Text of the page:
• March 4, 1853 – United States – A train carrying emigrants near Mount Union, Pennsylvania, is rear-ended by a mail train; boilers rupture, scalding seven people to death and having the highest death toll of in the United States in that time. The engineer of the mail train was reportedly asleep when the collision occurred.[51]
  • March 4, 1853 – United Kingdom – A Lancashire and Yorkshire Railway train derails on a deteriorated section of track near Dixon Fold, killing the driver and five passengers.[52][53]
 
Norwalk River, Connecticut.

1854Edit

1855Edit

  • August 29, 1855 – United States – A southbound Camden and Amboy Rail Road passenger train, backing up on a single track near Burlington, New Jersey, to make room for a northbound express, hit a horse-drawn carriage. The rearmost passenger car derailed, and the succeeding cars crashed into it, derailed, and plunged into a ditch. All four passengers cars were demolished. Twenty-four people died, and between 65 and 100 were injured.[62]
  • November 1, 1855 – United StatesGasconade Bridge train disaster - A bridge over the Gasconade River at Gasconade, Missouri collapses under a Pacific Railroad excursion train during the celebrations of the line's opening. Thirty-one people are killed and hundreds are seriously injured.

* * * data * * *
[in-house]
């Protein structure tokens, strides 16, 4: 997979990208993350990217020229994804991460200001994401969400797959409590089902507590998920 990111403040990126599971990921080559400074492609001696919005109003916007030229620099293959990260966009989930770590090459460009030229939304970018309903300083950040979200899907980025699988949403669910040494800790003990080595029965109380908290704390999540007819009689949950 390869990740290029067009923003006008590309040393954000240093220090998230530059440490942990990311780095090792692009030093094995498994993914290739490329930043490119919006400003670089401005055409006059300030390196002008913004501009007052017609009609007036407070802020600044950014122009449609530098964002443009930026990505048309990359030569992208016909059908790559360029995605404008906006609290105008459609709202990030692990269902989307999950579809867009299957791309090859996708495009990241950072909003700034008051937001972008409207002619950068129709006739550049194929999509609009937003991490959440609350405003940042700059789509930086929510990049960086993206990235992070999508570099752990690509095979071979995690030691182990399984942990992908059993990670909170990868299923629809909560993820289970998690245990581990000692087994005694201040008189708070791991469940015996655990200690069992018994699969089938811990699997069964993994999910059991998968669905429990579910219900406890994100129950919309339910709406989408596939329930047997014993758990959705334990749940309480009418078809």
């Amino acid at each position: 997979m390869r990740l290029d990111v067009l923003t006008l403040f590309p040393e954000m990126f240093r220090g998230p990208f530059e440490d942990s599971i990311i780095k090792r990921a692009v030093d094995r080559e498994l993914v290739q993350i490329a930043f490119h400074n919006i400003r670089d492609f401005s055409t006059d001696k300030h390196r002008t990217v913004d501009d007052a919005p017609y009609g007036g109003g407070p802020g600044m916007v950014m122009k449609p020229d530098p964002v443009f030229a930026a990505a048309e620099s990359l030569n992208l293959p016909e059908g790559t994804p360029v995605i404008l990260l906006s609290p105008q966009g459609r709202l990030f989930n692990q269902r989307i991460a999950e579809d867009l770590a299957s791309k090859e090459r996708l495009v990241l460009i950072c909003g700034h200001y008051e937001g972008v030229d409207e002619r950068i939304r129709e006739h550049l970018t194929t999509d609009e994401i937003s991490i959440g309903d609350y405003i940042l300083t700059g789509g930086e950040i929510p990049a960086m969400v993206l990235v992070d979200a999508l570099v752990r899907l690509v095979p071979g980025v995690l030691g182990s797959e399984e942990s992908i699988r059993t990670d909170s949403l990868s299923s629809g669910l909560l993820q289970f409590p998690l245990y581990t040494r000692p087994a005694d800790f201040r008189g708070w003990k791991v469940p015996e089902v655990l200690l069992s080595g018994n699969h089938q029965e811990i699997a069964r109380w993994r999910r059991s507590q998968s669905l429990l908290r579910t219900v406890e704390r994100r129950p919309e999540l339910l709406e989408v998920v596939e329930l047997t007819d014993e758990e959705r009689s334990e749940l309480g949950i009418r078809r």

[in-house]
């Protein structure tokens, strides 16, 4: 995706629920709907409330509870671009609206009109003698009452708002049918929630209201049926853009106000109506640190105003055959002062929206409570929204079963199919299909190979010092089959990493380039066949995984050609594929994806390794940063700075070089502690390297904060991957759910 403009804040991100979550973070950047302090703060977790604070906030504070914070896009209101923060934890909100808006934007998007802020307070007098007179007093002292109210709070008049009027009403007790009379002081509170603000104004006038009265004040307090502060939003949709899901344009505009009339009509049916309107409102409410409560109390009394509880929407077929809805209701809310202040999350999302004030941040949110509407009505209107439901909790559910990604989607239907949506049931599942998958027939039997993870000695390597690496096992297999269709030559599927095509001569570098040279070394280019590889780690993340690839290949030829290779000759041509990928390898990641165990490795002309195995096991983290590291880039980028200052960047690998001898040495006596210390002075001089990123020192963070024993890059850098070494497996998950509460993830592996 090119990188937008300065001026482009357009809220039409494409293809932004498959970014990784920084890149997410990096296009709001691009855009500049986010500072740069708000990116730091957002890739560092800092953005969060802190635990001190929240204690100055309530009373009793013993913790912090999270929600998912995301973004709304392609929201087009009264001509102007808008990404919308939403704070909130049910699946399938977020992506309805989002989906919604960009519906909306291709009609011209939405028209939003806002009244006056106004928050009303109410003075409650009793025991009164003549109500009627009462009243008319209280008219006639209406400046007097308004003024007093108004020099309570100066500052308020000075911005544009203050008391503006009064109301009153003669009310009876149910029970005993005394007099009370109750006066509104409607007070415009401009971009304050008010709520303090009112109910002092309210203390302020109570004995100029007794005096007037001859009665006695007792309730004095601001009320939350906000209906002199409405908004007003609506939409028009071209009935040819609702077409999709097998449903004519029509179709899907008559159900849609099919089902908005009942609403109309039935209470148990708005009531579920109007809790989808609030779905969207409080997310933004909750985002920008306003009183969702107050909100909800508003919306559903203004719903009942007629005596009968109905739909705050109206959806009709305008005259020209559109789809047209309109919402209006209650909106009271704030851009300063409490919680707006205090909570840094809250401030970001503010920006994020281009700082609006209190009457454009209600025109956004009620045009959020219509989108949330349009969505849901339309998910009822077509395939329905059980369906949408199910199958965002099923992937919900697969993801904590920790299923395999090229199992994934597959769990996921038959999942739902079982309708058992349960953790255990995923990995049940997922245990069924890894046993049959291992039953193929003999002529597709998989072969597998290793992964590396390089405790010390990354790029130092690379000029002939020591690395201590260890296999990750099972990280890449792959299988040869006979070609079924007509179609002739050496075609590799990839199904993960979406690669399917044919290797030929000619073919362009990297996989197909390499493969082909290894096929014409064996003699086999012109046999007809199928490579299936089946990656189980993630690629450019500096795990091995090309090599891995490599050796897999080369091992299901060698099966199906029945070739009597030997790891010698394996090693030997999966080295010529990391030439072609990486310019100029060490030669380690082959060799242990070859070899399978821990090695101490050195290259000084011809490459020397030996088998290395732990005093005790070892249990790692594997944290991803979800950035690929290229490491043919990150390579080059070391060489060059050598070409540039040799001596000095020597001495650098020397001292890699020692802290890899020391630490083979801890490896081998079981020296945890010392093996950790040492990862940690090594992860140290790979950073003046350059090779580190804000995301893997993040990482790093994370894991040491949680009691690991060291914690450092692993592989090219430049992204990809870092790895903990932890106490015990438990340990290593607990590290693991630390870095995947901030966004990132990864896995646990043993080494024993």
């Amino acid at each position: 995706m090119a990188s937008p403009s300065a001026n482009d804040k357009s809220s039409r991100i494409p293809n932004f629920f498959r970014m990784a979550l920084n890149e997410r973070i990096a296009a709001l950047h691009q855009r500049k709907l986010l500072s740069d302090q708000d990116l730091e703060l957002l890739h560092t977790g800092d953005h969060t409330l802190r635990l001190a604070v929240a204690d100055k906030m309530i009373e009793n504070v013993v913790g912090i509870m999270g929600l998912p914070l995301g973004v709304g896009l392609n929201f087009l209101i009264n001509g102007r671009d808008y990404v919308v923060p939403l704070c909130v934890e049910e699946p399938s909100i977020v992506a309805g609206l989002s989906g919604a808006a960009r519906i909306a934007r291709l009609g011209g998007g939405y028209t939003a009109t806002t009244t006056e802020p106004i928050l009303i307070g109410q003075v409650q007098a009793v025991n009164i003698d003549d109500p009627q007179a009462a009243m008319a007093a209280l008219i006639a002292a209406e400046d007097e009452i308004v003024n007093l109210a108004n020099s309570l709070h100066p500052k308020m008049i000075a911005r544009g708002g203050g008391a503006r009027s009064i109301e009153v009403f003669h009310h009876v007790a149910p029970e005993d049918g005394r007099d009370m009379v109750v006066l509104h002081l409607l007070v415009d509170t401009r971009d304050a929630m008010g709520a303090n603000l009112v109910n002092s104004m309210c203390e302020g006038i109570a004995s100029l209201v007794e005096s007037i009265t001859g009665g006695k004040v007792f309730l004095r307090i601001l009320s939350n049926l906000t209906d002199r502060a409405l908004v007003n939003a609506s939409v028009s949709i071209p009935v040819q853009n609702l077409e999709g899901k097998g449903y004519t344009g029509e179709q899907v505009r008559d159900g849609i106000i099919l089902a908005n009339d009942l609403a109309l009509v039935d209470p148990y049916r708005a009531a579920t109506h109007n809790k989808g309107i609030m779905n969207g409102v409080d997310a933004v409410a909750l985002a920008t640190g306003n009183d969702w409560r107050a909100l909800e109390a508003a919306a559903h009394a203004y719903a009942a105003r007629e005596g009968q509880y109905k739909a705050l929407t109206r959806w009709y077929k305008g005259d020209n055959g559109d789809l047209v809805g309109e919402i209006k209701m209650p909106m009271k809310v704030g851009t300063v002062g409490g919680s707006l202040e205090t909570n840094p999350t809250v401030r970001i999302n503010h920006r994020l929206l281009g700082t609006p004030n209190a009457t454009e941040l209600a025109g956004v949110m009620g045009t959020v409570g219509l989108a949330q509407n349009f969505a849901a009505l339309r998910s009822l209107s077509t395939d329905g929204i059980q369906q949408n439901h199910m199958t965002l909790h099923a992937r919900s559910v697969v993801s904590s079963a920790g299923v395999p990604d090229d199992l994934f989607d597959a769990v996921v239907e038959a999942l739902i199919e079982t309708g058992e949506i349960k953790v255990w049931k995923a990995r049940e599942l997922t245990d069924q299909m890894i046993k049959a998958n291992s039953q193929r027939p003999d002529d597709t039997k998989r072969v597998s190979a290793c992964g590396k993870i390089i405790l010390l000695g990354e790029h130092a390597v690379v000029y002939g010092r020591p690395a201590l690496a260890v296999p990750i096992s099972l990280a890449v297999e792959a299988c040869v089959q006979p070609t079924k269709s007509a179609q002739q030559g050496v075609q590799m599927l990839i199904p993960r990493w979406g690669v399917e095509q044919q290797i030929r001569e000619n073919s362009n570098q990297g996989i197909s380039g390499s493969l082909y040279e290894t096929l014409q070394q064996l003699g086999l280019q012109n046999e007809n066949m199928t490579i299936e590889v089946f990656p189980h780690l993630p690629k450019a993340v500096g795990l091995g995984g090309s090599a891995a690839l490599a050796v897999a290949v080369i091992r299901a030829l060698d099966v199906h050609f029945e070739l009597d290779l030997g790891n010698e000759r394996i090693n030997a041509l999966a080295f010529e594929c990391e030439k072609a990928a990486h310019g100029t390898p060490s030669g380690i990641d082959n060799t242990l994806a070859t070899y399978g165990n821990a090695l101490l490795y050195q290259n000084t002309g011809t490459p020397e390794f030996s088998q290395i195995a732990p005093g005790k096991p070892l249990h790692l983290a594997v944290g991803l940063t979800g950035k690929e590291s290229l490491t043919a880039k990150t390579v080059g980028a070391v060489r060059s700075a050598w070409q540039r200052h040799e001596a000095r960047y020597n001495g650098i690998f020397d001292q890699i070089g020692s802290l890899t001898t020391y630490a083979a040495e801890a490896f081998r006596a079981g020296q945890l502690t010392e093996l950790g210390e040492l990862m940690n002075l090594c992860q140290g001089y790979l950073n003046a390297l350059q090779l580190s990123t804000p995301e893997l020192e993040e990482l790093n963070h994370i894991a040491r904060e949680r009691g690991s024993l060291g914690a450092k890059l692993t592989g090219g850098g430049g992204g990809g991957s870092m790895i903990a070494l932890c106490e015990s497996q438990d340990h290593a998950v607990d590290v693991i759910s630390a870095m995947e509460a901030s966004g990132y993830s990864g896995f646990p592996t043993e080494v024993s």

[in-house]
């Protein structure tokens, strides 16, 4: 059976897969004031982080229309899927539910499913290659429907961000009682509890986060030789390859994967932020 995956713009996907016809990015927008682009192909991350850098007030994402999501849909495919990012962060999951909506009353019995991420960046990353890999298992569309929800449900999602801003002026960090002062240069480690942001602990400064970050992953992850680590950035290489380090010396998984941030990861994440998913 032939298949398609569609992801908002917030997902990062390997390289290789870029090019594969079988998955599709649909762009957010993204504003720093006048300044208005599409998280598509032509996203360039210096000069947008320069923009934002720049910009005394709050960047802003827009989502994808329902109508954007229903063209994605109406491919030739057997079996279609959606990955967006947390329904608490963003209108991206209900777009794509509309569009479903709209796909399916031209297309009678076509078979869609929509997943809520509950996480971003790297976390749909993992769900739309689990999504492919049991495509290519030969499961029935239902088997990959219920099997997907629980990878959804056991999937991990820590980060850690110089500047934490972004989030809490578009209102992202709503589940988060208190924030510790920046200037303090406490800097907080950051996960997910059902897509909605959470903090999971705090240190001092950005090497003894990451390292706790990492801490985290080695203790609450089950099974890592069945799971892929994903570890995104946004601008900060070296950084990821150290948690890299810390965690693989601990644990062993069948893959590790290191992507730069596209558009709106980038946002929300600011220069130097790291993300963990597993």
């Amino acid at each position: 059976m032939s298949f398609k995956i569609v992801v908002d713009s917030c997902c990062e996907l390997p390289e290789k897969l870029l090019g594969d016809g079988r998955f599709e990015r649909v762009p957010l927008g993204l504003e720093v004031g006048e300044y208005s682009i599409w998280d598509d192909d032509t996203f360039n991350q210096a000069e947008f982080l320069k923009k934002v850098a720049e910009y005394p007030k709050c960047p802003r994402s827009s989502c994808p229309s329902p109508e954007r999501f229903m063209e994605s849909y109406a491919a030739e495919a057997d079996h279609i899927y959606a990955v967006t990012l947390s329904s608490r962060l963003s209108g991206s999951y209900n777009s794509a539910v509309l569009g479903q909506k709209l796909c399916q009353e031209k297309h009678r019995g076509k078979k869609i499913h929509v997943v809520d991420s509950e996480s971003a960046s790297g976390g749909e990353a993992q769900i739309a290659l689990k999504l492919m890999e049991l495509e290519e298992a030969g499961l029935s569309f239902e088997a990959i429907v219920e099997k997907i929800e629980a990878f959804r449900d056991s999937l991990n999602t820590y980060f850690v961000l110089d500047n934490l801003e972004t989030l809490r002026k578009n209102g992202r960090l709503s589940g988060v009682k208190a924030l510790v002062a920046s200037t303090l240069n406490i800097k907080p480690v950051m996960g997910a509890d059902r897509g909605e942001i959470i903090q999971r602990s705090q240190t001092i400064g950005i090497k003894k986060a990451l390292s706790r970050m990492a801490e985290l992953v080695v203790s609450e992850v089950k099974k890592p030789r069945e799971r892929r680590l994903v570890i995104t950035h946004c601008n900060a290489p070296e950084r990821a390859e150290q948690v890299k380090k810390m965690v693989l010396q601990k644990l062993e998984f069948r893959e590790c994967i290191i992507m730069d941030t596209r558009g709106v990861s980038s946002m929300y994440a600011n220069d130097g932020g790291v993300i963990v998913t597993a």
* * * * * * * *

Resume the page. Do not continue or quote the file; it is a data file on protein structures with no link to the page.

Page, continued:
• September 12, 1855 – United Kingdom – A light engine is dispatched from Reading on the wrong line and is in a head-on collision with a South Eastern Railway passenger train. Four people are killed, many are injured. [61]
  • December 15, 1855 – United States – The boiler of the New York Central Railroad locomotive Dewitt Clinton explodes, killing the engineer and fireman.[63]
  • 1855 – United Kingdom – A South Eastern Railway train is derailed at Bricklayers' Arms Junction, Surrey when a pointsman moves a set of points under it.[61]

1856Edit

 
Camp Hill, Pennsylvania

1857Edit

1858Edit

  • May 6, 1858 – United Kingdom – A passenger train from Plymouth on the just-opened Cornwall Railway derails just before the Grove Viaduct near St Germans and the engine and two cars plunged toward the water. Three railwaymen are killed.[66]
  • May 11, 1858 – United States – A bridge some 3 miles (4.8 km) from Utica, New York gave way when two trains, including a New York Central express bound for Cincinnati, passed over it. Nine passengers died, including some who drowned, and fifty were injured.[67]
  • May 15, 1858 – United States – A Lafayette & Indianapolis Railroad train accident on a 120-foot (37-metre) bridge over Potato Creek, about 17 miles (27 km) southeast of Lafayette near Colfax, IN. The engineer, Jacob Beitinger (Beidinger), the fireman, Patrick Maloney (Moloney), and conductor James W. Irwin were killed.[68][69]
  • June 30, 1858 – United Kingdom – A South Eastern Railway passenger train is derailed at Chilham, Kent. Three people are killed.[61]
  • August 11, 1858 – United Kingdom – A passenger train runs into the buffers ar Ramsgate Town station, Kent. Twenty people are injured.[61]
 
Round Oak.
  • August 23, 1858 – United KingdomRound Oak rail accident - An Oxford, Worcester and Wolverhampton Railway passenger train becomes divided following a coupling failure. The rear portion runs away and collides with a following passenger train at Round Oak station, Stourbridge, Worcestershire. Fourteen people are killed. There are 50 serious injuries and 170 minor injuries.